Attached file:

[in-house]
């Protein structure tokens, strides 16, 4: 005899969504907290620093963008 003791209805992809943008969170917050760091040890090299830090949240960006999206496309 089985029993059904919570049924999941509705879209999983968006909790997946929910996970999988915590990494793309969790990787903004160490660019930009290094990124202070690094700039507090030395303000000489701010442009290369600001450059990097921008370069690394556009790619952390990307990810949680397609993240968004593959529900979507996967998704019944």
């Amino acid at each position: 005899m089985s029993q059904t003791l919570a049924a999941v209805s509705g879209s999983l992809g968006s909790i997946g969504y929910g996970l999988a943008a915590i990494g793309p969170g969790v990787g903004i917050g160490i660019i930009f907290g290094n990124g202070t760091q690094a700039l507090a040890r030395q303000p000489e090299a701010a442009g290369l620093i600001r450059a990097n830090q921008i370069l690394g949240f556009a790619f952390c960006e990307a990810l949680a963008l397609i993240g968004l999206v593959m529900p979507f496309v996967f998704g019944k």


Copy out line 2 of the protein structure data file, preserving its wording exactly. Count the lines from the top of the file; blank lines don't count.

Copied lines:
């Protein structure tokens, strides 16, 4: 005899969504907290620093963008 003791209805992809943008969170917050760091040890090299830090949240960006999206496309 089985029993059904919570049924999941509705879209999983968006909790997946929910996970999988915590990494793309969790990787903004160490660019930009290094990124202070690094700039507090030395303000000489701010442009290369600001450059990097921008370069690394556009790619952390990307990810949680397609993240968004593959529900979507996967998704019944």